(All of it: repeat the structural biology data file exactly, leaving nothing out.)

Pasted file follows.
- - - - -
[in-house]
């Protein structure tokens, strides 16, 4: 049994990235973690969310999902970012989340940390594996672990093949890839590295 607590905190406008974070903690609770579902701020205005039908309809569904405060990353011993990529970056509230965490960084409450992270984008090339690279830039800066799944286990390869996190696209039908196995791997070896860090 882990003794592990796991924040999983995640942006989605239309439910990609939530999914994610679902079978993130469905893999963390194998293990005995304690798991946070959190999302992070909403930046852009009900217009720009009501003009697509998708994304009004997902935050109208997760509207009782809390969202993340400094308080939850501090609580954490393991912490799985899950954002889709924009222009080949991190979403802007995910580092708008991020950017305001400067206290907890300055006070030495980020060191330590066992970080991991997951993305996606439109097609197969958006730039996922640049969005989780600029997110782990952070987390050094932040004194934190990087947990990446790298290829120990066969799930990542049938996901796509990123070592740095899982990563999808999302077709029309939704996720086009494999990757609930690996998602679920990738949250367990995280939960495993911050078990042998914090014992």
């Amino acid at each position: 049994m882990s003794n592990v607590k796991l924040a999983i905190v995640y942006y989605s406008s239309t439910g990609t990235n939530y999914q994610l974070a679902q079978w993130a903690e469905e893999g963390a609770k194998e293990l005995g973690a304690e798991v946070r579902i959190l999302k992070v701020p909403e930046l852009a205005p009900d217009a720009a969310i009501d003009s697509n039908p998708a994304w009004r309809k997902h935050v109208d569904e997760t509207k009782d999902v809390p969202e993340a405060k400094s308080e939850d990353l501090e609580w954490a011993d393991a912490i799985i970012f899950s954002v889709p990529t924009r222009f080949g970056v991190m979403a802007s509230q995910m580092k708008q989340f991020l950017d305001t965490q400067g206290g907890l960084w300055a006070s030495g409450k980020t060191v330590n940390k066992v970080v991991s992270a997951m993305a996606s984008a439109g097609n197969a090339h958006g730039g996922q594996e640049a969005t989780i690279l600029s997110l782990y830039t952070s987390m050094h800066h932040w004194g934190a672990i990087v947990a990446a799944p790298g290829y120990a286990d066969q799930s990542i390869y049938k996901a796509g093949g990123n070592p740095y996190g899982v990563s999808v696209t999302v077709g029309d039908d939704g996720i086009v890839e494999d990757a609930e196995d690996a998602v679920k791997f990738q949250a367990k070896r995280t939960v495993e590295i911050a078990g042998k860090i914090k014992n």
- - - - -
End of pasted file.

[in-house]
């Protein structure tokens, strides 16, 4: 049994990235973690969310999902970012989340940390594996672990093949890839590295 607590905190406008974070903690609770579902701020205005039908309809569904405060990353011993990529970056509230965490960084409450992270984008090339690279830039800066799944286990390869996190696209039908196995791997070896860090 882990003794592990796991924040999983995640942006989605239309439910990609939530999914994610679902079978993130469905893999963390194998293990005995304690798991946070959190999302992070909403930046852009009900217009720009009501003009697509998708994304009004997902935050109208997760509207009782809390969202993340400094308080939850501090609580954490393991912490799985899950954002889709924009222009080949991190979403802007995910580092708008991020950017305001400067206290907890300055006070030495980020060191330590066992970080991991997951993305996606439109097609197969958006730039996922640049969005989780600029997110782990952070987390050094932040004194934190990087947990990446790298290829120990066969799930990542049938996901796509990123070592740095899982990563999808999302077709029309939704996720086009494999990757609930690996998602679920990738949250367990995280939960495993911050078990042998914090014992």
């Amino acid at each position: 049994m882990s003794n592990v607590k796991l924040a999983i905190v995640y942006y989605s406008s239309t439910g990609t990235n939530y999914q994610l974070a679902q079978w993130a903690e469905e893999g963390a609770k194998e293990l005995g973690a304690e798991v946070r579902i959190l999302k992070v701020p909403e930046l852009a205005p009900d217009a720009a969310i009501d003009s697509n039908p998708a994304w009004r309809k997902h935050v109208d569904e997760t509207k009782d999902v809390p969202e993340a405060k400094s308080e939850d990353l501090e609580w954490a011993d393991a912490i799985i970012f899950s954002v889709p990529t924009r222009f080949g970056v991190m979403a802007s509230q995910m580092k708008q989340f991020l950017d305001t965490q400067g206290g907890l960084w300055a006070s030495g409450k980020t060191v330590n940390k066992v970080v991991s992270a997951m993305a996606s984008a439109g097609n197969a090339h958006g730039g996922q594996e640049a969005t989780i690279l600029s997110l782990y830039t952070s987390m050094h800066h932040w004194g934190a672990i990087v947990a990446a799944p790298g290829y120990a286990d066969q799930s990542i390869y049938k996901a796509g093949g990123n070592p740095y996190g899982v990563s999808v696209t999302v077709g029309d039908d939704g996720i086009v890839e494999d990757a609930e196995d690996a998602v679920k791997f990738q949250a367990k070896r995280t939960v495993e590295i911050a078990g042998k860090i914090k014992n």